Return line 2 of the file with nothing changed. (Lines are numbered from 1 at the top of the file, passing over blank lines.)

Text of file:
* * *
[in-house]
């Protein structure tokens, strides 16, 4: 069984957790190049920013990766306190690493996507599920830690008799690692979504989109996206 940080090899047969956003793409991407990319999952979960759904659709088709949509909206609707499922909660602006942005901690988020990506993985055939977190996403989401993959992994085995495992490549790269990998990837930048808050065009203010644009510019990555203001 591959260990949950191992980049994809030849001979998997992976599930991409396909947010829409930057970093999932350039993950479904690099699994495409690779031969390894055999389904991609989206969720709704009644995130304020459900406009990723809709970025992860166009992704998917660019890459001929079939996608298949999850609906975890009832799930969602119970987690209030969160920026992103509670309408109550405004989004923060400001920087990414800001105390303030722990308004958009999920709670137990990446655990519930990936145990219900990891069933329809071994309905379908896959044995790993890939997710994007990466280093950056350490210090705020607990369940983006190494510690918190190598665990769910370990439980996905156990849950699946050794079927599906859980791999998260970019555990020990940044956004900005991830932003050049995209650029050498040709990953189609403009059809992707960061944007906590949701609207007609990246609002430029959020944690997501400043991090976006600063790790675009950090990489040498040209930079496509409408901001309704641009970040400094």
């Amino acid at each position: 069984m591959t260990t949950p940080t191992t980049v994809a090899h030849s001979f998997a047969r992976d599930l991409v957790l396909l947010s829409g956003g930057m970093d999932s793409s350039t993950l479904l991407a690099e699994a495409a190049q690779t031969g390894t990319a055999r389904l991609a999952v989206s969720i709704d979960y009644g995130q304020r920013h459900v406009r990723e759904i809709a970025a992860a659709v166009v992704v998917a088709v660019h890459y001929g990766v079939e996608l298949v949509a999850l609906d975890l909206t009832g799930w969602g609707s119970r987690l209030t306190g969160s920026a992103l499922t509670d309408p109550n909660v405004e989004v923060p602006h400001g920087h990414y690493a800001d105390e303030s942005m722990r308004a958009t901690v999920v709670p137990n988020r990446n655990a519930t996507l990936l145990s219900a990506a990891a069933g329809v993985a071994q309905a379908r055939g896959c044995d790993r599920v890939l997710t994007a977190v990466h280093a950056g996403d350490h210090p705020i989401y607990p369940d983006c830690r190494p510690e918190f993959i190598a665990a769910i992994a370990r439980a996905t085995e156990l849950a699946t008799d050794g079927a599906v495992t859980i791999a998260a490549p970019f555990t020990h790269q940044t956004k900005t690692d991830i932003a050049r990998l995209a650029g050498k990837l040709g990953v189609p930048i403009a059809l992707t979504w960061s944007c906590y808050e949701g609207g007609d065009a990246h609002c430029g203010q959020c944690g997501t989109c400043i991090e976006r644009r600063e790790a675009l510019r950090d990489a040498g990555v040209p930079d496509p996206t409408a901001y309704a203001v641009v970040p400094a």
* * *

């Protein structure tokens, strides 16, 4: 069984957790190049920013990766306190690493996507599920830690008799690692979504989109996206 940080090899047969956003793409991407990319999952979960759904659709088709949509909206609707499922909660602006942005901690988020990506993985055939977190996403989401993959992994085995495992490549790269990998990837930048808050065009203010644009510019990555203001 591959260990949950191992980049994809030849001979998997992976599930991409396909947010829409930057970093999932350039993950479904690099699994495409690779031969390894055999389904991609989206969720709704009644995130304020459900406009990723809709970025992860166009992704998917660019890459001929079939996608298949999850609906975890009832799930969602119970987690209030969160920026992103509670309408109550405004989004923060400001920087990414800001105390303030722990308004958009999920709670137990990446655990519930990936145990219900990891069933329809071994309905379908896959044995790993890939997710994007990466280093950056350490210090705020607990369940983006190494510690918190190598665990769910370990439980996905156990849950699946050794079927599906859980791999998260970019555990020990940044956004900005991830932003050049995209650029050498040709990953189609403009059809992707960061944007906590949701609207007609990246609002430029959020944690997501400043991090976006600063790790675009950090990489040498040209930079496509409408901001309704641009970040400094």